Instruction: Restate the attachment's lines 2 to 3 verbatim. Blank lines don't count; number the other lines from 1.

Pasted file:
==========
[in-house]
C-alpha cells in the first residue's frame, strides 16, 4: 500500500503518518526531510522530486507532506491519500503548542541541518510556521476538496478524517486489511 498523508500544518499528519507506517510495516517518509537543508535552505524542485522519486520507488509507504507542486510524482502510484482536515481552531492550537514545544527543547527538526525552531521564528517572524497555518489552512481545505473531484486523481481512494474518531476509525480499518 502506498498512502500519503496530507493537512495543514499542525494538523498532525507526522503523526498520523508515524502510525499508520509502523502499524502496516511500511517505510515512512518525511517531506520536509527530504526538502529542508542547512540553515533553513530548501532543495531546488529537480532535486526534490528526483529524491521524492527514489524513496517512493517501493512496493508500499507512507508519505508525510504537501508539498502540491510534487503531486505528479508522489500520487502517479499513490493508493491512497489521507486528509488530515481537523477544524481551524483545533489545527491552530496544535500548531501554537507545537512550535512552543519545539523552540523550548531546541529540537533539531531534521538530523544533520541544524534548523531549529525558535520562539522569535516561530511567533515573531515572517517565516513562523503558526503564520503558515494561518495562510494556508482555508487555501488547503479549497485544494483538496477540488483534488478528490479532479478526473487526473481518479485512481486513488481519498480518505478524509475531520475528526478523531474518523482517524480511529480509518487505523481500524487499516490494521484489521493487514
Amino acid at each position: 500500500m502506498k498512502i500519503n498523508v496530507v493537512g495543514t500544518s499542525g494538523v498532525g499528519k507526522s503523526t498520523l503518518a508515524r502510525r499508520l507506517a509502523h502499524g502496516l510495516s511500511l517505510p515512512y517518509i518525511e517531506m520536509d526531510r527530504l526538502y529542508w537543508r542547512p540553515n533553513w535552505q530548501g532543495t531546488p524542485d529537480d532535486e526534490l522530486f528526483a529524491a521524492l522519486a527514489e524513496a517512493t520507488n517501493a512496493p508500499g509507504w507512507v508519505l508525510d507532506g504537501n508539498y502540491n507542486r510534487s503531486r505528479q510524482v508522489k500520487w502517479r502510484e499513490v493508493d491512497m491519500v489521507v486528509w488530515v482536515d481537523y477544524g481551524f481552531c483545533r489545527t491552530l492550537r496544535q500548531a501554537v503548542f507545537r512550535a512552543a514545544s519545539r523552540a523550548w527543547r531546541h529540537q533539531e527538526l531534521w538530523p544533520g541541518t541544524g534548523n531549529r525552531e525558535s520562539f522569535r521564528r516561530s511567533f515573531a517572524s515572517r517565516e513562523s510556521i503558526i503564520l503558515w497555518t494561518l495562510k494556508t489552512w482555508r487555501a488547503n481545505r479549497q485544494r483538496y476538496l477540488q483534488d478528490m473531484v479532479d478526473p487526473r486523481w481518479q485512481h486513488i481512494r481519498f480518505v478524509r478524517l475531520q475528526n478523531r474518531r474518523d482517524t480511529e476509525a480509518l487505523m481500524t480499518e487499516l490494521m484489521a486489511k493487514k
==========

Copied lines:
C-alpha cells in the first residue's frame, strides 16, 4: 500500500503518518526531510522530486507532506491519500503548542541541518510556521476538496478524517486489511 498523508500544518499528519507506517510495516517518509537543508535552505524542485522519486520507488509507504507542486510524482502510484482536515481552531492550537514545544527543547527538526525552531521564528517572524497555518489552512481545505473531484486523481481512494474518531476509525480499518 502506498498512502500519503496530507493537512495543514499542525494538523498532525507526522503523526498520523508515524502510525499508520509502523502499524502496516511500511517505510515512512518525511517531506520536509527530504526538502529542508542547512540553515533553513530548501532543495531546488529537480532535486526534490528526483529524491521524492527514489524513496517512493517501493512496493508500499507512507508519505508525510504537501508539498502540491510534487503531486505528479508522489500520487502517479499513490493508493491512497489521507486528509488530515481537523477544524481551524483545533489545527491552530496544535500548531501554537507545537512550535512552543519545539523552540523550548531546541529540537533539531531534521538530523544533520541544524534548523531549529525558535520562539522569535516561530511567533515573531515572517517565516513562523503558526503564520503558515494561518495562510494556508482555508487555501488547503479549497485544494483538496477540488483534488478528490479532479478526473487526473481518479485512481486513488481519498480518505478524509475531520475528526478523531474518523482517524480511529480509518487505523481500524487499516490494521484489521493487514
Amino acid at each position: 500500500m502506498k498512502i500519503n498523508v496530507v493537512g495543514t500544518s499542525g494538523v498532525g499528519k507526522s503523526t498520523l503518518a508515524r502510525r499508520l507506517a509502523h502499524g502496516l510495516s511500511l517505510p515512512y517518509i518525511e517531506m520536509d526531510r527530504l526538502y529542508w537543508r542547512p540553515n533553513w535552505q530548501g532543495t531546488p524542485d529537480d532535486e526534490l522530486f528526483a529524491a521524492l522519486a527514489e524513496a517512493t520507488n517501493a512496493p508500499g509507504w507512507v508519505l508525510d507532506g504537501n508539498y502540491n507542486r510534487s503531486r505528479q510524482v508522489k500520487w502517479r502510484e499513490v493508493d491512497m491519500v489521507v486528509w488530515v482536515d481537523y477544524g481551524f481552531c483545533r489545527t491552530l492550537r496544535q500548531a501554537v503548542f507545537r512550535a512552543a514545544s519545539r523552540a523550548w527543547r531546541h529540537q533539531e527538526l531534521w538530523p544533520g541541518t541544524g534548523n531549529r525552531e525558535s520562539f522569535r521564528r516561530s511567533f515573531a517572524s515572517r517565516e513562523s510556521i503558526i503564520l503558515w497555518t494561518l495562510k494556508t489552512w482555508r487555501a488547503n481545505r479549497q485544494r483538496y476538496l477540488q483534488d478528490m473531484v479532479d478526473p487526473r486523481w481518479q485512481h486513488i481512494r481519498f480518505v478524509r478524517l475531520q475528526n478523531r474518531r474518523d482517524t480511529e476509525a480509518l487505523m481500524t480499518e487499516l490494521m484489521a486489511k493487514k